To produce some good

Should I say something? Let me get back to you on that.   Self portrait, August 2015

Should I say something? Let me get back to you on that.
Self portrait, August 2015

“I am very little inclined on any occasion to say anything unless I hope to produce some good by it.”Abraham Lincoln

To borrow some famous words of Yogi Berra, Lincoln really didn’t say everything he said, but apparently he really said this.  And WOW, what a quote.  Just think how much better the world would be if EVERYONE followed this rule.

Assuming one doesn’t quibble over the question “good for whom?” (which might be used to justify anything that generates publicity or commercial profit) I think it’s safe to say that a huge percentage of thoughtless and harmful chatter would be promptly eliminated if we took this idea to heart.

Can you imagine how talk radio and news commentary would be transformed by this principle? But closer to home, how might it change our everyday conversations? I like to think most of what I say is at least harmless, but I’m a long way from meeting this standard myself.

I invite you to join me in an experiment this week.  I’m going to try being more aware of how much of what I say (or write) can pass Lincoln’s test.  For some of us, this will mean saying less; for others of us, it might mean saying MORE, in the form of compliments to those who need them, encouraging words to people who are struggling, and being unafraid to share positive ideas for practical improvements in places where we tend to feel silent disapproval for how things are.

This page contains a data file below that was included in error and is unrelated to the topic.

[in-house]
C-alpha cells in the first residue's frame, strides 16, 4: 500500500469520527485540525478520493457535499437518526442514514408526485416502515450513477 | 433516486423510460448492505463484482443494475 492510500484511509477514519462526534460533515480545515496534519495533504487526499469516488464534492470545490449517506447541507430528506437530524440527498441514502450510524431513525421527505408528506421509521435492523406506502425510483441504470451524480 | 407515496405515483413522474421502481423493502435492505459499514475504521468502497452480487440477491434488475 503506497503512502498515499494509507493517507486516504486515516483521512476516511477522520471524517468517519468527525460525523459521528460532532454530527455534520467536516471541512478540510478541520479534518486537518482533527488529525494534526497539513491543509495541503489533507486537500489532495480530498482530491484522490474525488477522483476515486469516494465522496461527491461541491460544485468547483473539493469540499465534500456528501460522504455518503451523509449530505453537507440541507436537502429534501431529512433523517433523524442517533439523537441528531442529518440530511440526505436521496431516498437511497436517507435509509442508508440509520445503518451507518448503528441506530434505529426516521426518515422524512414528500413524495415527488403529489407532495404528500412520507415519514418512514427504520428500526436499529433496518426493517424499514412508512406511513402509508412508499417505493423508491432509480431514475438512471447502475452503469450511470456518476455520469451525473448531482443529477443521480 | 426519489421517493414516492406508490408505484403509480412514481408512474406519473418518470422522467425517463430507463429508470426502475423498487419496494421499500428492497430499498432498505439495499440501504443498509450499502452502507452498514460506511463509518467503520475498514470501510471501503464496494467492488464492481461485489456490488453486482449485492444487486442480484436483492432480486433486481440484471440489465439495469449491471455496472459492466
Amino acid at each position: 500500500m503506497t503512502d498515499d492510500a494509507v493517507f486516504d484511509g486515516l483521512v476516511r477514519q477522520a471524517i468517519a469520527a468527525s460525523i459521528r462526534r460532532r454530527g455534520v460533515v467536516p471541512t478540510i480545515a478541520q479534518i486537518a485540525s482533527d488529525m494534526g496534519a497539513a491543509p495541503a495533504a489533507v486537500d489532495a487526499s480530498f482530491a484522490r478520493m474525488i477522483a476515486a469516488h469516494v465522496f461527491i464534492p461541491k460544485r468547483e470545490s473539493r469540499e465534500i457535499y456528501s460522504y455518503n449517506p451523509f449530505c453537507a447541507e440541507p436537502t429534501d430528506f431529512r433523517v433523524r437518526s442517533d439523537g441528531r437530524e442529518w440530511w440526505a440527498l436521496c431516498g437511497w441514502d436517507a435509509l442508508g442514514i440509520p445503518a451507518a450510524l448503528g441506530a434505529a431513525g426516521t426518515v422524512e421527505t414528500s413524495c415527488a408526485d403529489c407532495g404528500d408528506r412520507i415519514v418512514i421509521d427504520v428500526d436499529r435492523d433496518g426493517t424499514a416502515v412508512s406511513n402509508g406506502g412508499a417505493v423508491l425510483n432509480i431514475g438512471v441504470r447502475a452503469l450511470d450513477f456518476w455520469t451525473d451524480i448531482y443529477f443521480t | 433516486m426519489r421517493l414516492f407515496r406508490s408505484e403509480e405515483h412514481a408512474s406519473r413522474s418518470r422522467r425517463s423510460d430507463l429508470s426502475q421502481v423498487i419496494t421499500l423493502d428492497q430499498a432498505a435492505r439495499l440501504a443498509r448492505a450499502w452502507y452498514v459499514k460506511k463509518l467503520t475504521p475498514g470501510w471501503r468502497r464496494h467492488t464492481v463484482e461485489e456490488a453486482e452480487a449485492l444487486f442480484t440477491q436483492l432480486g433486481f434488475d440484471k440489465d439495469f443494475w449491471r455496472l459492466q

If you were to adopt Lincoln’s policy regarding your own speech, would you end up saying less? Or more?  Or the same amount, with a different focus?  Share your ideas in the comments, and let’s hope to produce some good with what we say here.

This post was first published seven years ago today. The original post, comments and photo are linked, along with two other related posts, below. These links to related posts, and their thumbnail photos, do not appear in the blog feed; they are only visible when viewing the individual posts by clicking on each one. I have no idea why, nor do I know how they choose the related posts. That’s just the way WordPress does things.

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